Indian Point and Pacific Crest Falls

My Grandmother recently celebrated her 91st birthday and we wanted to take her out for a birthday dinner in Portland so we planned a trip up to the Columbia River Gorge to check another of the many area hikes off our to-do list. We chose a pair of hikes beginning at the same trailhead for the Herman Creek Trail.

Our plan was to start at the Herman Creek Campground near Cascade Locks visiting Pacific Crest Falls and then hiking out to Indian Point. We set off on the Herman Creek Trail and followed it for .6 miles to a fork where we headed right on the Herman Bridge Trail toward the Pacific Crest Trail.
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The Herman Bridge Trail descended .4 miles to a footbrdige over Herman Creek. This was the only place that we would encounter the creek on the trails.
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We reached the Pacific Crest trail in another .8 miles passing through some nice forest and getting some decent views.
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The views improved after we turned right on the PCT with Table Mountain and Greanleaf Peak visible across the river.
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Greenleaf Peak
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Table Mountain
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We weren’t sure what we would find when we arrived at Pacific Crest Falls just .4 miles up the PCT. It was October in an unusually dry year so we weren’t too surprised when we arrived at a nearly dry creek bed. We couldn’t see the falls as we approached but we could hear them up the narrow canyon. From the far side of the creek we could see the two tiered fall back in the canyon and we decided to scramble up the creek bed for a closer look.
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Despite there not being much water the musical sound of the cascade was relaxing. As we were making our way back from the falls we spotted a frog that really blended in with the fallen leaves.
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We had gone a little under 4 miles when we arrived back at the fork with the Herman Creek Trail which is why we had made Indian Point our second goal for the day. We took the Herman Creek Trail uphill toward a large trail junction .7 miles away.
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Several trails arrived at the trail junction near Herman Camp. The left hand trail was the Gorge Trail which led to Wyeth while the right hand trail was the continuation of the Herman Creek Trail. We took the Gorton Creek trail which was the middle trail .
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This trail climbed gradually offering occasional glimpses across the Columbia River to Washington.
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Along the way we had a momentary standoff on the trail with a rough skinned newt that wasn’t about to budge.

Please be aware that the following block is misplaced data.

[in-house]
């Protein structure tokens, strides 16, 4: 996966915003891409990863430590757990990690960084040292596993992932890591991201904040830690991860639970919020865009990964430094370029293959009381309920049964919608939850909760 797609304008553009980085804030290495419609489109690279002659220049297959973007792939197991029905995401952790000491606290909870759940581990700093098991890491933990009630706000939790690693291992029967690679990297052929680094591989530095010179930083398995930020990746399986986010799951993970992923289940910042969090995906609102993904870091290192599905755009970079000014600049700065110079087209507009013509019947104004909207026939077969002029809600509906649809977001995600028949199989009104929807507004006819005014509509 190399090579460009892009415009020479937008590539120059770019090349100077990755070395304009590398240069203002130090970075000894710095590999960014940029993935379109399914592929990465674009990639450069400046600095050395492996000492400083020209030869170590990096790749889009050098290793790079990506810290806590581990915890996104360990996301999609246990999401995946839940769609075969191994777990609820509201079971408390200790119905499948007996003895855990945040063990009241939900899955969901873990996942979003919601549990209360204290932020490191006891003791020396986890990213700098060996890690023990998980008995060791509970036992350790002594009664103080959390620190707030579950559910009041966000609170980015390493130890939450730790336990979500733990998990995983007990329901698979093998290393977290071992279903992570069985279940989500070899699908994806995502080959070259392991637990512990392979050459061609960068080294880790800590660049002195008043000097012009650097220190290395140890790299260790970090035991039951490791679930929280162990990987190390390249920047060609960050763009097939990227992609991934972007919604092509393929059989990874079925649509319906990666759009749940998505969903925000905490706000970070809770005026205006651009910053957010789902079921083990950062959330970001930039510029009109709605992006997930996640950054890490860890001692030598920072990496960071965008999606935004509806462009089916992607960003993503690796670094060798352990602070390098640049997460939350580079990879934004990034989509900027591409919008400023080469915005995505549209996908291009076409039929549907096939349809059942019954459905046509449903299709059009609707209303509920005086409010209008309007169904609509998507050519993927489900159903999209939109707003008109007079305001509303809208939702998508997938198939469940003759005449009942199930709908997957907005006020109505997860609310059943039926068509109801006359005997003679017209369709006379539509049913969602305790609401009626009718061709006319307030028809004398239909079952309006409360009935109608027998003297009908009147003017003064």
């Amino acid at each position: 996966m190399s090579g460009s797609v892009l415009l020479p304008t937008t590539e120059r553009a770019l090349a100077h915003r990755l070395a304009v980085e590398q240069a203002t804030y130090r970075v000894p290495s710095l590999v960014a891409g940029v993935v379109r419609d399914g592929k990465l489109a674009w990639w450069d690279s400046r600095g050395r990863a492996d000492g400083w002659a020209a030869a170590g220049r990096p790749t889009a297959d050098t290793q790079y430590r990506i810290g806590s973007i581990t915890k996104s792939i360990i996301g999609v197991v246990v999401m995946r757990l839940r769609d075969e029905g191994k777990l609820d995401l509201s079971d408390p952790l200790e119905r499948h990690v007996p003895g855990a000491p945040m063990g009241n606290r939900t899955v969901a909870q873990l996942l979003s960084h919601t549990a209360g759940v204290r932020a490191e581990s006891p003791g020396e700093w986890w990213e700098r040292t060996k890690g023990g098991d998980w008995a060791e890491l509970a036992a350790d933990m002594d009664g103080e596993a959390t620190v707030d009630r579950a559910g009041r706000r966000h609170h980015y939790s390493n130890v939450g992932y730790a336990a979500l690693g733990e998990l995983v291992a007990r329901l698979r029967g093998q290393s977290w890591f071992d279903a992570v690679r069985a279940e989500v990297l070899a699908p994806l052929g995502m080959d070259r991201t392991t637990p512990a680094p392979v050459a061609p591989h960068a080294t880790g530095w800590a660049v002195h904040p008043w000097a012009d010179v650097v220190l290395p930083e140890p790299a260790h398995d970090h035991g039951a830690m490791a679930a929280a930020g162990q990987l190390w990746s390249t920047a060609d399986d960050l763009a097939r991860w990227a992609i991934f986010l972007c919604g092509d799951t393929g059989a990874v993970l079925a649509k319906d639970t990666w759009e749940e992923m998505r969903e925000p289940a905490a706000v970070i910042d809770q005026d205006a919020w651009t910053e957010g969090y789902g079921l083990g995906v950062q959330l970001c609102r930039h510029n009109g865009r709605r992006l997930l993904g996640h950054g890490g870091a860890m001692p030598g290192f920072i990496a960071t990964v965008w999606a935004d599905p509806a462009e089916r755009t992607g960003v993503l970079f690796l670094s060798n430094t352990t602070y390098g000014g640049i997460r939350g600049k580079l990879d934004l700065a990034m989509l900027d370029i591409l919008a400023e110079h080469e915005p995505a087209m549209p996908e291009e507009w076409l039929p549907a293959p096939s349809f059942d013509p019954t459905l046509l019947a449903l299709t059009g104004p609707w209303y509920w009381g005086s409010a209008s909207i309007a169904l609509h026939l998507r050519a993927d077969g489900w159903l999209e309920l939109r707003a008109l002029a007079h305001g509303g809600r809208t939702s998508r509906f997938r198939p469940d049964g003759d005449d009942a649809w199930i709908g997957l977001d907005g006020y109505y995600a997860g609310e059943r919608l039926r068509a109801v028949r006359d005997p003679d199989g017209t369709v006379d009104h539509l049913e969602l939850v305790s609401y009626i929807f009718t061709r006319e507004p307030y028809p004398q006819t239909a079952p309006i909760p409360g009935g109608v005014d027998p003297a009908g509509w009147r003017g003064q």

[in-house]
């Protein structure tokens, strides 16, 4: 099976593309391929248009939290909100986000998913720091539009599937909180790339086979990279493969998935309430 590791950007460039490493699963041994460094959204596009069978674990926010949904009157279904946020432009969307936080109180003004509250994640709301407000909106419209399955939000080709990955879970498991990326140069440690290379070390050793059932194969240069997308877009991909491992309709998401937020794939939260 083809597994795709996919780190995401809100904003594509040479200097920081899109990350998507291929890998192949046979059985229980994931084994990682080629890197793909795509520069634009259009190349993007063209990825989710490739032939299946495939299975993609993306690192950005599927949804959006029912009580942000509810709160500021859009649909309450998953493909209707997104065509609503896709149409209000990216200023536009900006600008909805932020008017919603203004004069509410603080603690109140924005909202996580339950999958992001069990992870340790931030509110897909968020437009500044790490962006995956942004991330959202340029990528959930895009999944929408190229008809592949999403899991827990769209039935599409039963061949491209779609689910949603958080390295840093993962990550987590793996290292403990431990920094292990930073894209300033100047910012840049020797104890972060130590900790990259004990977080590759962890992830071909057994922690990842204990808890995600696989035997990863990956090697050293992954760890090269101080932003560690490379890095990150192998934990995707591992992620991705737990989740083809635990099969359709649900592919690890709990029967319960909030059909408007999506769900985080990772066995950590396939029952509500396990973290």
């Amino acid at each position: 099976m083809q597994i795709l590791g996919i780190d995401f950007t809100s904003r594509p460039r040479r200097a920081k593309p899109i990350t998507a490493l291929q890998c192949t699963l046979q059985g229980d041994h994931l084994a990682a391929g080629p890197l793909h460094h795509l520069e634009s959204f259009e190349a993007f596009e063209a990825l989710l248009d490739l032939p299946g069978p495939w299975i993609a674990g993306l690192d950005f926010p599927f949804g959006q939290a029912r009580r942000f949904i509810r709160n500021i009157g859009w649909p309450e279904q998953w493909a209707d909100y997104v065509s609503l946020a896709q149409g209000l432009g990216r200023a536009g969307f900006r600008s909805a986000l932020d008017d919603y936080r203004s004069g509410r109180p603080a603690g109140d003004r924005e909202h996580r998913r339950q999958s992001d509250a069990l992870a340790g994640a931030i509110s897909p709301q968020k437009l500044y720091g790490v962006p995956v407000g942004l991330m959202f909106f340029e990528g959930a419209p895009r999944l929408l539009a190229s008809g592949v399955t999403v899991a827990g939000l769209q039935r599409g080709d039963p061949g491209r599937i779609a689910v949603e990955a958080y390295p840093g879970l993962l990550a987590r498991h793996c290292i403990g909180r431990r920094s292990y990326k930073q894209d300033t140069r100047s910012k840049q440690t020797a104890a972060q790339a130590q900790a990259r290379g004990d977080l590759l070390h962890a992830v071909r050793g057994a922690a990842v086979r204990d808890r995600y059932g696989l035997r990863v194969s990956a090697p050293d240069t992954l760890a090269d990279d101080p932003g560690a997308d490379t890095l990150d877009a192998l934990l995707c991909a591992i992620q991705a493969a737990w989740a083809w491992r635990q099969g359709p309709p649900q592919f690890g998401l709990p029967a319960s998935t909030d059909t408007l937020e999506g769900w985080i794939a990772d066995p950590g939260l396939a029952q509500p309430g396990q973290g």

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We arrived at the Ridge Cutoff Trail after 2.6 miles which we would take for a loop back to the junction near Herman Camp, but before heading uphill on that trail we continued a short distance on the Gorton Creek Trail to an unsigned path on the left.
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The side path led steeply downhill to a ridge which we followed out to a rocky saddle below Indian Point.
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Several prominent landmarks were visible from the saddle.
Wind and Dog Mountians
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Mt. Adams
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Mt. St. Helens
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We declared victory at the end of the saddle directly below Indian Point and enjoyed a surprisingly wind free break before climbing back up to the Gorton Creek Trail. We then returned to the Ridge Cutoff Trail and headed uphill toward the Nick Eaton Ridge Trial. The cutoff trail climbed for a bit then leveled off before reaching the Nick Eaton Trail in a total of .6 miles.
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We turned right on the Nick Eaton Ridge Trail and continued our loop heading downhill at an impressive clip. The trail popped out into some grassy hillside meadows before beginning a series of unrelentingly steep switchbacks.
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It quickly became obvious why our guidebook recommended doing the loop clockwise as we descended the seemingly never ending switchbacks. After two miles of downhill hiking we arrived back at the Herman Creek Trail just a few hundred yards from Herman Camp. After retracing our steps back to the trailhead we drove to Grandma’s house ending our day with a nice visit and dinner. Happy Trails!

Flickr: https://www.flickr.com/photos/9319235@N02/albums/72157659046209928

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